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Woman Accused For Fraudulently Receiving $6,000 In Assistance

first_imgShare:Click to share on Facebook (Opens in new window)Click to share on Twitter (Opens in new window)Click to email this to a friend (Opens in new window) Stock ImageOLEAN – A Cattaraugus County woman is facing several felony charges after she was accused of fraudulently receiving more than $6,000 in public assistance.The Cattaraugus County Sheriff’s Office says Brittany Goss, 28, of Machias, allegedly concealed and failed to report income in her household while receiving government assistance.In total, deputies say Goss received $6,664. The arrest, investigators say, stems from a 2015 incident.Goss is charged with third-degree felony grand larceny; third-degree felony welfare fraud and two felony counts of first-degree false instrument for filling. Depuites say Goss turned herself in at the Department of Social Services in Olean and was released with an appearance ticket. She is due to appear in Olean City Court next month.last_img read more

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Area Schools Feeling COVID-19 Impacts

first_imgShare:Click to share on Facebook (Opens in new window)Click to share on Twitter (Opens in new window)Click to email this to a friend (Opens in new window) Cropped eflon / Flickr / CC BY 2.0 JAMESTOWN – Several local schools are feeling impacts of COVID-19 after teachers, staff and students tested positive for the virus this week.Another employee with Jamestown Public Schools tested positive for COVID-19 this Thursday. School officials say the district staff member was last working on Thursday, October 29 and likely did not have contact with co-workers while sick.This is the second employee of the district to test positive this week. Additionally, just this week three students from various school buildings also tested positive for the virus.Other local schools are also working to contain COVID-19 within their districts. Cassadaga Valley Central School closed both their elementary and middle/high school buildings on Friday after a staff member at both locations tested positive for the virus.After cleaning, school officials there expect to reopen the buildings next week.The Panama Central School District is also delaying the return of some of their in-person learning. School leaders report students in 7th, 9th, and 12th grades will return to full-time in-person learning in February.The school is currently following a hybrid schedule with mixed remote and in-person instruction.last_img read more

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Rabbit Hole, Starring Downton’s Joanne Froggatt, Postponed in London’s West End

first_imgThe previously announced West End production of David Lindsay-Abaire’s Pulitzer Prize-winning play Rabbit Hole, starring Downton Abbey’s Joanne Froggatt, has been postponed. The production, directed by Nigel Harman, had been scheduled for a limited engagement at the Vaudeville Theatre September 11 through November 22. The producers said in a statement that the change was “due to a late shift in schedules.” Forbidden Broadway will now run at the theater instead. The Tony nominated Rabbit Hole follows the story of Becca and Howie Corbett, parents who have all that a family could wish for, until one day their world is suddenly turned upside down. Eight months following that life-shattering incident the young couple find themselves drifting perilously apart. Rabbit Hole charts their search for comfort in the darkest of places and for a path that will lead them back into the light of day. Rabbit Hole was first produced on Broadway in 2006, with Cynthia Nixon playing Becca. Nixon received the Tony Award for Best Actress in a Play for her performance. Lindsay-Abaire later adapted his stage play into a film starring Nicole Kidman. View Comments Froggatt’s stage credits include The Knowledge/Little Platoons, All About My Mother, Who’s Afraid of Virginia Woolf?, Playhouse Creatures and Be My Baby. In addition to her role on Downton, her screen credits include The Secrets, True Love, The Royle Family, Identity, Moving On, Murder in the Outback, The Street, Missing, Dinner Ladies and Coronation Street, Still Life, Filth, U Want Me 2 Kill Him?, In Our Name, Echoes, Outside Inn and Miranda.last_img read more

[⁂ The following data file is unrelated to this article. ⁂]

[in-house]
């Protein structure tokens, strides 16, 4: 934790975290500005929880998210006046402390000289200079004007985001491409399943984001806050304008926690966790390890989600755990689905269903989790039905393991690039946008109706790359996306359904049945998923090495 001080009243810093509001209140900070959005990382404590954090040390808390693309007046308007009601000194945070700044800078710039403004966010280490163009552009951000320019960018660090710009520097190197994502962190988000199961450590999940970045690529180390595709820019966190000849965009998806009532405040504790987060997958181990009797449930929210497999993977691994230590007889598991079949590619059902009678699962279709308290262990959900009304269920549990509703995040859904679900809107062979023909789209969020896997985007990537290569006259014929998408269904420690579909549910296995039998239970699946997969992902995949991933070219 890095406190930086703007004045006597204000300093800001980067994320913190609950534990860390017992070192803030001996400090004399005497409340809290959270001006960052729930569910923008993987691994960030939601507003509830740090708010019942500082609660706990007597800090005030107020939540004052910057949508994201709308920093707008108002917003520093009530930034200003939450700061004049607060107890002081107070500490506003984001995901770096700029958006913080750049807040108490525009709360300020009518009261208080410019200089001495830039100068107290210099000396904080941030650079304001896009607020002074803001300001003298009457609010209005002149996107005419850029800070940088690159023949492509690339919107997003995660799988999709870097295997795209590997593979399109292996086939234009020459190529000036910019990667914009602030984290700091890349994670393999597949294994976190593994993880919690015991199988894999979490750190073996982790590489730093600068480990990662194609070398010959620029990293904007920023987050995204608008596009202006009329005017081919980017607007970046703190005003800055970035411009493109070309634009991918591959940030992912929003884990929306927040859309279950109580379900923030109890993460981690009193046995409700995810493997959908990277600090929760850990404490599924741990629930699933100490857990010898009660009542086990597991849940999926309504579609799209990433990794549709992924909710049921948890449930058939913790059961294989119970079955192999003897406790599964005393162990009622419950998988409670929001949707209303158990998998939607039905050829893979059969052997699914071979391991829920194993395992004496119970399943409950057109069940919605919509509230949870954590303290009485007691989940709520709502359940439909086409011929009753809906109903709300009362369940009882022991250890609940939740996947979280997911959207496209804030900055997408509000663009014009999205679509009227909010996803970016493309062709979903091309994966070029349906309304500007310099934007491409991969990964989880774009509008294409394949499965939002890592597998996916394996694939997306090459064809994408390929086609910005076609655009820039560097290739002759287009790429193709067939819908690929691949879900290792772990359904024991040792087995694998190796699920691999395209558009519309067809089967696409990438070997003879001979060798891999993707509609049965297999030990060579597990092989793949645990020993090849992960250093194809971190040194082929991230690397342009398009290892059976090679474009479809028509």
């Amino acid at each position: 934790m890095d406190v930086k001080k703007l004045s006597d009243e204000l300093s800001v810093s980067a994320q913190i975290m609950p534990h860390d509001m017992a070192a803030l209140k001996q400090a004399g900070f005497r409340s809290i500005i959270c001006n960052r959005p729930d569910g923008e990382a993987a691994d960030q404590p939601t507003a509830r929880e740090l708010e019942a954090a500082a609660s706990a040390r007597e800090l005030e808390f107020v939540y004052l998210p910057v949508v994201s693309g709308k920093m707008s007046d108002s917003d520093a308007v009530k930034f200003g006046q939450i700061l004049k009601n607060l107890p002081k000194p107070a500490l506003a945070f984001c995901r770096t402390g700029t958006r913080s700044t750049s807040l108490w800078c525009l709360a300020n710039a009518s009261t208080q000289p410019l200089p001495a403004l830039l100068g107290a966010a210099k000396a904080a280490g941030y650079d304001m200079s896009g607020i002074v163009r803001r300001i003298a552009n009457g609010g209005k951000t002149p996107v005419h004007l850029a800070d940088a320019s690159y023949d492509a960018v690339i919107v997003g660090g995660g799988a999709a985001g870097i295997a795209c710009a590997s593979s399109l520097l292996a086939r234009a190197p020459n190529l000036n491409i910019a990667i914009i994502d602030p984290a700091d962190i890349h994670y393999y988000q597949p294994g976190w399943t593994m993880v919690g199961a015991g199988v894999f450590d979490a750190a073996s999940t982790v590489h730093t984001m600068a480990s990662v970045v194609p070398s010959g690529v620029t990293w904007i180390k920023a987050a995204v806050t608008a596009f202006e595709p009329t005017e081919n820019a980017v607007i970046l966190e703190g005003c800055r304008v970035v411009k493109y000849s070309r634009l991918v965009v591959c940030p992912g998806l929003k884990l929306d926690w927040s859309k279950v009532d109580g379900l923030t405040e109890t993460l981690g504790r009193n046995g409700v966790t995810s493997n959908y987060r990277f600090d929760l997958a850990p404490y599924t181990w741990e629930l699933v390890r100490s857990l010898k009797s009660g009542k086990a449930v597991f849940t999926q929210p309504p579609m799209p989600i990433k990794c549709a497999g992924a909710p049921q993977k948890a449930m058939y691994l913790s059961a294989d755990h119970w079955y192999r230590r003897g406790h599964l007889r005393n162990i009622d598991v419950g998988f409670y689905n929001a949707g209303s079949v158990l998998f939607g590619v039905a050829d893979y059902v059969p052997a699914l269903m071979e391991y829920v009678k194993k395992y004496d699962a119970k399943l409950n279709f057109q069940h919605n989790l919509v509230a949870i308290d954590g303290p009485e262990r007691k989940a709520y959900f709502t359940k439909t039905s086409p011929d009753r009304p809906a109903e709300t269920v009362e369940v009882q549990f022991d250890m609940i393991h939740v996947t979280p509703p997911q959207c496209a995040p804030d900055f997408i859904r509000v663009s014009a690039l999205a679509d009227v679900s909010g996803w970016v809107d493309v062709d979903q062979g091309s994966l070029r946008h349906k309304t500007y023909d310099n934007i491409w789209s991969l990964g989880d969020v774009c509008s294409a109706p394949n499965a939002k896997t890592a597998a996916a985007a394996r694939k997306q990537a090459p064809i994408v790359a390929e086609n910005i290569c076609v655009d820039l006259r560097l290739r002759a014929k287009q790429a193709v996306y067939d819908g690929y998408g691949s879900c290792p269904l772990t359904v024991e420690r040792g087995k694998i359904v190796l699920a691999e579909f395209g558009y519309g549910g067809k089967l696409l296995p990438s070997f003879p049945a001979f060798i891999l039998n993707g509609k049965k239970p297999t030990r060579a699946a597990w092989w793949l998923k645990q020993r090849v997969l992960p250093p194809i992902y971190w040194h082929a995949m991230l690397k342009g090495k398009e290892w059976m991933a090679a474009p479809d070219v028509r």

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How to Get Away With Murder on Broadway? Check Out Our Killer Dream Cast

first_img Jeremy Jordan as Connor Walsh (played onscreen by Jack Falahee) This cocky heartbreaker has the hottest sex scenes and the slyest sense of humor. Raise your hand if you don’t want to see a scruffy Jordan literally screwing evidence out of some cute unsuspecting guy. Thought so. Condola Rashad as Michaela Pratt (played onscreen by Aja Naomi King) Rashad is long due to make her musical debut, and she has a lot in common with Michaela—they are both gorgeous, accomplished and poised. And we’re dying to hear her two songs: “Prenup?!?” and “Give Me the Goddamn Trophy!” Jenn Colella as Bonnie Winterbottom (played onscreen by Liza Weil) Bonnie is professional, no-nonsense and has a class-A (and much needed) bullshit detector; she’s also full of surprises. In fact, she’s the character that ends up in the twistiest of plot twists. Colella is a beltress, who can be tough (see Chaplin), gentle (see If/Then) and has the perfect haircut (see her in real life). Lena Hall as Rebecca Sutter (played onscreen by Katie Findlay) Hedwig Tony winner Hall is perfect for Rebecca, everyone’s favorite enigmatic drug-dealing neighbor: she can rock leather, heavy eyeliner and biker boots with the best of them—plus, we totally believe she plays her music loud. Kyle Beltran as Wes Gibbins (played onscreen by Alfred Enoch) Wes seems like the boy next door, but there is so much more going on behind that puppy-dog exterior. Enter the golden-voiced Beltran, who has the looks, exuberance and captivating smile that would have any one of us believing him when he said heads and knew it was tails. Cristin Milioti as Laurel Castillo (played onscreen by Karla Souza) Like many characters on HTGAWM, Laurel is not what she seems. You think she’s quiet and unassuming, and then BLAM! Suddenly she’s banging Frank in the backseat of his car. And wait a sec—does she even like Frank? Milioti has the right blend of naivete and sensuality to capture both sides of Laurel. We were over the moon when Tony winner Viola Davis got a big, juicy TV role in ABC’s How to Get Away with Murder. As intimidating law professor/defense attorney Annalise Keating, Davis gives us her signature snot-nosed crying scenes, shows off a slick exterior and then pulls off the drag to bare her soul. The winter finale on November 20 promises to answer one of the most compelling hashtags questions of the fall: Who Killed Sam? So how are we preparing for this revelation? By dreaming about a Broadway musical version, of course. See below for our fantasy picks for the cast of How to Get Away with Murder—The Musical! Will Chase as Sam Keating (played onscreen by Tom Verica) Yeah, he’s a lying, cheating dead man, but that doesn’t mean this “Mr. Darcy” won’t have a couple of fantastic duets in our made-up musical. Chase is alluring with an underbelly of menace (note Edwin Drood). Imagine him flirting with virginal co-ed Lila and sparring with edgy bartender Rebecca. Ooh!center_img LaChanze as Annalise Keating (played onscreen by Viola Davis) There are a lot of Broadway divas who could rock Annalise’s tough attitude and killer heels. (We seriously considered Billy Porter for this part.) But If/Then star LaChanze not only has serious acting chops and a phenomenal voice, she also has the right amount of charm, cheekiness and vulnerability to make Annalise sing. Get ready for the end of Act I number, “Why Is Your Penis on a Dead Girl’s Phone?” Samantha Hill as Lila Stanguard (played onscreen by Megan West) Yeah, yeah, we know: another dead person. But in flashbacks, she’s sweet, sexy and (no doubt) a soprano. Hill would nail it. Now more importantly, who killed her? And #WhoKilledSam? Also, is it on yet? Skylar Astin as Asher Millstone (played onscreen by Matt McGorry) Privileged, competitive and ever-awkward, Asher is both endearing and infuriating. He also has the best one-liners. With Astin in the role, you’d secretly root for him even as you’re rolling your eyes. Bryan Terrell Clark as Nate Lahey (played onscreen by Billy Brown) “What’s Going On” now has double meaning. Clark knocked us out as Marvin Gaye in Motown on Broadway, and in our dream cast, he’s Nate, a tough cop, who also happens to be Annalise’s man on the side. Here’s a guy who has the ability to be good even when he’s naughty. Sexual healing, anyone? Hunter Foster as Frank Delfino (played onscreen by Charlie Weber) Foster would make a great Frank, who’s unafraid of hard work—even if that work gets a little dirty. He’s a local tough guy with a weakness for sleeping with students. How many characters that Foster has played can be described as loyal, street smart and just a little unseemly? Just saying. View Commentslast_img read more